In the book Quantum Information, Computation, and Communication by Jaksch and Jones, the authors claim (on page 117) that in first-order perturbation theory, we can simply neglect the off-diagonal components of the perturbation (in the basis of the unperturbed Hamiltonian) to get an approximate Hamiltonian.

The approximate Hamiltonian will have the correct first-order energy eigenvalues, but incorrect eigenstates. This can have an impact on experiments in that there will be a mixing of states to first order in the perturbation, so how is it allowed?

To be specific, the authors consider a Hamiltonian for two interacting nuclear spins $$H=\frac{1}{2}\omega_1\sigma_{1z}+\frac{1}{2}\omega_2\sigma_{2z}+\frac{1}{4}\omega_{J_{12}}\boldsymbol{\sigma}_1\cdot\boldsymbol{\sigma}_2$$ where the last term is considered as a perturbation. The approximation is then made that the off-diagonal terms of the Heisenberg-like perturbation can be neglected such that it becomes Ising-like, giving $$H\approx\tilde{H}=\frac{1}{2}\omega_1\sigma_{1z}+\frac{1}{2}\omega_2\sigma_{2z}+\frac{1}{4}\omega_{J_{12}}\sigma_{1z}\sigma_{2z}.$$ It is said for example here that this corresponds to first-order perturbation theory.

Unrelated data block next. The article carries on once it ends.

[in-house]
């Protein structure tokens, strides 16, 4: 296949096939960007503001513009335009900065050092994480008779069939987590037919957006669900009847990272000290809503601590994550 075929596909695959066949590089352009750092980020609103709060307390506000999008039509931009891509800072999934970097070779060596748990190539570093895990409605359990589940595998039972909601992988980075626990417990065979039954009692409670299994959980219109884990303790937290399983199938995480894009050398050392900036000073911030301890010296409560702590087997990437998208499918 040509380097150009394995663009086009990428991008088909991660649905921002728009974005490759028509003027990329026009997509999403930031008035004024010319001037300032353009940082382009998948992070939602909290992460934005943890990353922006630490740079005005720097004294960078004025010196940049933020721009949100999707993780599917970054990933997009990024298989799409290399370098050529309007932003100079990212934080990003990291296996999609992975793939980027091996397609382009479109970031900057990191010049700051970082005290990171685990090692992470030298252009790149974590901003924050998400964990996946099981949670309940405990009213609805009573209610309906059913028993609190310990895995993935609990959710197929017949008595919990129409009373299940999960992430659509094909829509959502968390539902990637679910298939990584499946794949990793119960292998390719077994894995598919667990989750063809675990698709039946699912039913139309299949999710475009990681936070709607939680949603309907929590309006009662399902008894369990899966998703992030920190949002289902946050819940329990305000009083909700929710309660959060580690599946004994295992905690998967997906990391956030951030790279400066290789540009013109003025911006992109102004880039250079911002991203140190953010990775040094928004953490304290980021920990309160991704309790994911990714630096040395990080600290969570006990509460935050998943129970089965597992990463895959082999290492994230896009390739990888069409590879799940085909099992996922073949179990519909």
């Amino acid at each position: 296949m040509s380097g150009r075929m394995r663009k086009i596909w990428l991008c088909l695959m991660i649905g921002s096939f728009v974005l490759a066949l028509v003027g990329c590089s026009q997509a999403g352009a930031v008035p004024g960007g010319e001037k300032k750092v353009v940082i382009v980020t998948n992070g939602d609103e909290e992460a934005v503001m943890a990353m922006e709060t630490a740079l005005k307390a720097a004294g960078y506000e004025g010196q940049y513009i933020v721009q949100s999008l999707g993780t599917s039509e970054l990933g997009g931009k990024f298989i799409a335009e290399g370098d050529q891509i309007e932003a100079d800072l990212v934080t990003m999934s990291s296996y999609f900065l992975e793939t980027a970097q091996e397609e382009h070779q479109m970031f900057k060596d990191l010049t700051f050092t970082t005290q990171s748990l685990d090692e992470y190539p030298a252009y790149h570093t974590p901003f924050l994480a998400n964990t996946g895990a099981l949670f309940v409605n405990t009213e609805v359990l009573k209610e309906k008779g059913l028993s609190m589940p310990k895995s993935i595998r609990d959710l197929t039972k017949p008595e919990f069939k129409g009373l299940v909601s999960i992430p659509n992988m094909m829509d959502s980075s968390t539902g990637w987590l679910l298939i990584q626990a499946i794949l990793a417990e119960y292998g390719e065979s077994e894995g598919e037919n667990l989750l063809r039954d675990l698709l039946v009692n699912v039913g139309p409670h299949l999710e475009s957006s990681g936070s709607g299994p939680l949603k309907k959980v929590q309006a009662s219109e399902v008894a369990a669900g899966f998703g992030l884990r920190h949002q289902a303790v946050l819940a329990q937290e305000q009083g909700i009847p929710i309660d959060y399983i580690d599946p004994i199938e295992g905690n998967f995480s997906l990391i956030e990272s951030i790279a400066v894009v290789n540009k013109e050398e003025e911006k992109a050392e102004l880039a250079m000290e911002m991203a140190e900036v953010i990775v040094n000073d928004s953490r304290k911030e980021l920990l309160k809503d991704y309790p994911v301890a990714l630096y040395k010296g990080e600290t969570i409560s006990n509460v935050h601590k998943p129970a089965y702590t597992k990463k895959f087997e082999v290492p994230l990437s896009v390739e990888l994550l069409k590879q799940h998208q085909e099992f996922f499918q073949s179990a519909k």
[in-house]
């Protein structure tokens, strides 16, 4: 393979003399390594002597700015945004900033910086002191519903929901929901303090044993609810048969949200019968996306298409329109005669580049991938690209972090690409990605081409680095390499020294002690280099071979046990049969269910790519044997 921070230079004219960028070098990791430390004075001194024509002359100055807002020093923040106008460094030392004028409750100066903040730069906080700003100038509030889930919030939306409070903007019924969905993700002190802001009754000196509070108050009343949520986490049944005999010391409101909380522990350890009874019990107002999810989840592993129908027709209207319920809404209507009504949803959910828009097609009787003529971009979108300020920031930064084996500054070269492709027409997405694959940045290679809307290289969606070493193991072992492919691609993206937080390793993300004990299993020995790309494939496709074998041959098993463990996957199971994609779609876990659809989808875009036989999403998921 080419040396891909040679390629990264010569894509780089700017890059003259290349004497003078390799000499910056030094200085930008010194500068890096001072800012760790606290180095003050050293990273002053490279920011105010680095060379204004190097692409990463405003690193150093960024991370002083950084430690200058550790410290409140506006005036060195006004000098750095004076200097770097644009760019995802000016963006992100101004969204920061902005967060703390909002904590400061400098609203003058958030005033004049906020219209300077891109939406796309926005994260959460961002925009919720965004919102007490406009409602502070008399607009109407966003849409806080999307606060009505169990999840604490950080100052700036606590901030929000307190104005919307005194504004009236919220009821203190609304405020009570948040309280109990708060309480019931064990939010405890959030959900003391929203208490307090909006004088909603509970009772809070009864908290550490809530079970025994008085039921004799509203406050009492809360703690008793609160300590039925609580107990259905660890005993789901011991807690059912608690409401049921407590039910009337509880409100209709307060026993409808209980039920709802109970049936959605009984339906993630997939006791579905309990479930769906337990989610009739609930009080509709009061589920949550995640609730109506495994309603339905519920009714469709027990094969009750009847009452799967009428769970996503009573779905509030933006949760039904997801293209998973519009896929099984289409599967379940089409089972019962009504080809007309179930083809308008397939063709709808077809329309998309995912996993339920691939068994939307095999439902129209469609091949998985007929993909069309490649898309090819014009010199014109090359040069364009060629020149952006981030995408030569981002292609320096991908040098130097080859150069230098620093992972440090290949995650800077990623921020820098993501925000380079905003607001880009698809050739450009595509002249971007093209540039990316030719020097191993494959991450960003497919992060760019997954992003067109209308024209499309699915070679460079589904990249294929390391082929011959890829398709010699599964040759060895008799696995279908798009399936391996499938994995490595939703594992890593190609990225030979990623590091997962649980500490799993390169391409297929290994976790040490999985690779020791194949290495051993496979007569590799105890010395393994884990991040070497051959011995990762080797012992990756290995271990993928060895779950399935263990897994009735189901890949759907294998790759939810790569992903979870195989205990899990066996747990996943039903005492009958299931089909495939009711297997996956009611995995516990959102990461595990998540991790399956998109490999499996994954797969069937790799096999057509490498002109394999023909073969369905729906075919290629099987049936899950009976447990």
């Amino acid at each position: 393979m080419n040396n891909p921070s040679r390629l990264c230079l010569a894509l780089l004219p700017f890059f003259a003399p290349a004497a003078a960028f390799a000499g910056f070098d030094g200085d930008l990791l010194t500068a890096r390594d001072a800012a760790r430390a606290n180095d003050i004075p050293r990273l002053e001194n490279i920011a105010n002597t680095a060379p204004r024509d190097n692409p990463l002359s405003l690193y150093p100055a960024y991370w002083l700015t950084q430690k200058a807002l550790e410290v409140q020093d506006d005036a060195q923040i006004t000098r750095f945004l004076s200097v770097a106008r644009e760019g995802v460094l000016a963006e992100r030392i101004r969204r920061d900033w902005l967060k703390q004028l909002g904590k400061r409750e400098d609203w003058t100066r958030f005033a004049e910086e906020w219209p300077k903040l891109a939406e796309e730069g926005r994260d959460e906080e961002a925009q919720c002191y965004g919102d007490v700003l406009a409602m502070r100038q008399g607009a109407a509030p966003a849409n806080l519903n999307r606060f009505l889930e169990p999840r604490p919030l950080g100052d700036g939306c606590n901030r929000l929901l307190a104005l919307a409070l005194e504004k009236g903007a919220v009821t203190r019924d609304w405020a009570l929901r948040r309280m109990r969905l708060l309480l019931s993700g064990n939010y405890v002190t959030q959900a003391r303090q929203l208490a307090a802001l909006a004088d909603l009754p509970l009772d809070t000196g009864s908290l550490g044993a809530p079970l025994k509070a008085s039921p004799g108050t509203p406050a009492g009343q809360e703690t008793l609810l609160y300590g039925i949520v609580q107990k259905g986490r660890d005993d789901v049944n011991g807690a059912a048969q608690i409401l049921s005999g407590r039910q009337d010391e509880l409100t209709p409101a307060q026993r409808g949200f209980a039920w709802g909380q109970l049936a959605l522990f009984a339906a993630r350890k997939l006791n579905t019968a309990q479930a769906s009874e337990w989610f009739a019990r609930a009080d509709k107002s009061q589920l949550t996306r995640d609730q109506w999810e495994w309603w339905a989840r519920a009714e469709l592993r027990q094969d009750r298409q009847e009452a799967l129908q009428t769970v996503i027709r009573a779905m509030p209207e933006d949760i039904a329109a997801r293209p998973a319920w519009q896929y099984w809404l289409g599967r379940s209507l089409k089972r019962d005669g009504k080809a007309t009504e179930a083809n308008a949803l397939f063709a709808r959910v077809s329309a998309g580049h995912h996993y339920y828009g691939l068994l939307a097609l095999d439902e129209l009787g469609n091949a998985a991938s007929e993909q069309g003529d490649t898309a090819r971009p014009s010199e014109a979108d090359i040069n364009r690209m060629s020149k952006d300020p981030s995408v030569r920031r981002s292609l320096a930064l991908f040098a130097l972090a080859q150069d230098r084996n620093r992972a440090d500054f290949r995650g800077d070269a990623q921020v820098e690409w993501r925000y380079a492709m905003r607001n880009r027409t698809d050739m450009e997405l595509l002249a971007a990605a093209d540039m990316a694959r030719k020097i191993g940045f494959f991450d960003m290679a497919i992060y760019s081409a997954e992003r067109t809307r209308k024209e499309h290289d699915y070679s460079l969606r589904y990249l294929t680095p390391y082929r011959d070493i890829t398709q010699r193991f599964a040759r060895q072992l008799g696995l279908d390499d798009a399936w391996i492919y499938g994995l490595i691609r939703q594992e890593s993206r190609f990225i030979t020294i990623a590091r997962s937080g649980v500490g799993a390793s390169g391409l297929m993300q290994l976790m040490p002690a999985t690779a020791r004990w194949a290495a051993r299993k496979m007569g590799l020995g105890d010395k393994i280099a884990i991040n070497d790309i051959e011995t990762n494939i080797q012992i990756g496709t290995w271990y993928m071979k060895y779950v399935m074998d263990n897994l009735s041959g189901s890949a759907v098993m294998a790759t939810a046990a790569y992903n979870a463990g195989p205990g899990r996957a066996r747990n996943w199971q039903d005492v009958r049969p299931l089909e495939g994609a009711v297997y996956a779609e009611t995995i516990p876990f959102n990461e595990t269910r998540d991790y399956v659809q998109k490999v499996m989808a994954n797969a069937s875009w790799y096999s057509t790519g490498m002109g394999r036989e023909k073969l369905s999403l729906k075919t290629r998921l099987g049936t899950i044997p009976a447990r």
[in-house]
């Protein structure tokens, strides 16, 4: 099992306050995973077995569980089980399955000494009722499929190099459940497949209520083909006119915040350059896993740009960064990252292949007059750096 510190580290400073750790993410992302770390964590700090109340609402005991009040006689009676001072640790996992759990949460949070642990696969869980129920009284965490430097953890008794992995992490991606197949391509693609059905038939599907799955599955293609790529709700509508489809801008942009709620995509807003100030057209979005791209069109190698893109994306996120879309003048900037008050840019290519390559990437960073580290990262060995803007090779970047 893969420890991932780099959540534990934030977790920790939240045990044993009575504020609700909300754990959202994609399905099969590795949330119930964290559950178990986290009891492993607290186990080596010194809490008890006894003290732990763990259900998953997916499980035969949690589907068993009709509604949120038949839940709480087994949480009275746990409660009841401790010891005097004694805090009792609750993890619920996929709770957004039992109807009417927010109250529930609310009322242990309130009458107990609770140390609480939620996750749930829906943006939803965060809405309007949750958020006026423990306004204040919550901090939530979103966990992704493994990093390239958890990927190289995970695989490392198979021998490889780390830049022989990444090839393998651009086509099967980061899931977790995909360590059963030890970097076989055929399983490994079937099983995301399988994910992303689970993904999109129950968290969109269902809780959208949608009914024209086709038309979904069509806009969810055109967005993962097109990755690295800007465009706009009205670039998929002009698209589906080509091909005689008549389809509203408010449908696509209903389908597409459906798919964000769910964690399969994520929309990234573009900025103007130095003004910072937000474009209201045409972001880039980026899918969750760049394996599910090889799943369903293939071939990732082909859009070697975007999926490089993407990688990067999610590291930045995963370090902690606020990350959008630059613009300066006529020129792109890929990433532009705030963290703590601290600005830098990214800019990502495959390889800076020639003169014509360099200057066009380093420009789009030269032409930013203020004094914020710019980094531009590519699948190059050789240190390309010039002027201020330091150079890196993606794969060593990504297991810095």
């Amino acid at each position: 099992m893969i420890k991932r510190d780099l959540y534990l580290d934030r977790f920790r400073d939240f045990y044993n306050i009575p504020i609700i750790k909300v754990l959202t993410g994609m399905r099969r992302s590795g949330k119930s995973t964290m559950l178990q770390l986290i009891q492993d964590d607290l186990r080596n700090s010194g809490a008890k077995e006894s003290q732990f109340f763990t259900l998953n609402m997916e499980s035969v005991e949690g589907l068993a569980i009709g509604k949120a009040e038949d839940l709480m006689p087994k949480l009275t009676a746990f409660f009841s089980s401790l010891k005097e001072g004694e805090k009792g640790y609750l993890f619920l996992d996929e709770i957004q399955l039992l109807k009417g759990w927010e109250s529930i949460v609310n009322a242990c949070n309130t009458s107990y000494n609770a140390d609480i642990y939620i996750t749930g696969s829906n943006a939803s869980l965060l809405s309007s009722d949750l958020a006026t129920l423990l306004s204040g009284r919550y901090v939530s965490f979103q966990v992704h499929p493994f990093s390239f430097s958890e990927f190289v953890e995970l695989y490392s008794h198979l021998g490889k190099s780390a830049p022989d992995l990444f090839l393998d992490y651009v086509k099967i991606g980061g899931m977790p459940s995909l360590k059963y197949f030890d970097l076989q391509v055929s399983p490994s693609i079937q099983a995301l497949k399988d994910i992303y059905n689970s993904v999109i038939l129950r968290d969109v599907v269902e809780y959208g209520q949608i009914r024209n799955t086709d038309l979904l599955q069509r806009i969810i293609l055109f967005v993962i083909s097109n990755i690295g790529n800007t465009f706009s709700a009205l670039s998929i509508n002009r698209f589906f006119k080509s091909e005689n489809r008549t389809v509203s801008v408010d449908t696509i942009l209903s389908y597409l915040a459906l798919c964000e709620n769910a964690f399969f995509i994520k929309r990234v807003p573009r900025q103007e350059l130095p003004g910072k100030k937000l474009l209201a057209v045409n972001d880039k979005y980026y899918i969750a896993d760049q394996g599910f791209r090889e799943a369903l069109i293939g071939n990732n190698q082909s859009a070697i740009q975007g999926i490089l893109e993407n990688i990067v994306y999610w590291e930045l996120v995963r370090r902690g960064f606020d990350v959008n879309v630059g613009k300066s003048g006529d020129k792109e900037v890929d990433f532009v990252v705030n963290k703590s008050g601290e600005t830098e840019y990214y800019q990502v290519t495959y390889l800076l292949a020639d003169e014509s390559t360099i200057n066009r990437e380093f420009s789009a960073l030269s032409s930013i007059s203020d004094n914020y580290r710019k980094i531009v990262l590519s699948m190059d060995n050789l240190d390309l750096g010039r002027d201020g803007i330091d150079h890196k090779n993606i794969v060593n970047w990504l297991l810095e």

2 Answers 2


The second Hamiltonian you wrote is already diagonal, $$ \tilde H= \mathrm{diag} \Bigl ( ( \omega_1 +\omega_2)/2 + \omega/4, ~ ( \omega_1 -\omega_2)/2 - \omega/4,\\ -( \omega_1 -\omega_2)/2 - \omega/4, ~ -( \omega_1 +\omega_2)/2 + \omega/4 \Bigr ), $$ just like the unperturbed one, and the perturbation, so the eigenstates are the four diagonal basis vectors.

The discarded piece of the original H is just $\tfrac{1}{2}\omega \sigma_x$ mixing the 2nd and 3rd unperturbed states, off diagonal, so it does not affect the first order energies. The eigenstate first order shifts only affect the second order energy shifts.

  • To first order, the two hamiltonians, $H$ and $\tilde H$ have the same eigenvalues, $UHU^\dagger= \tilde H$, so they only differ by a change of basis, an unphysical entity, which cannot be probed by any and all experiments.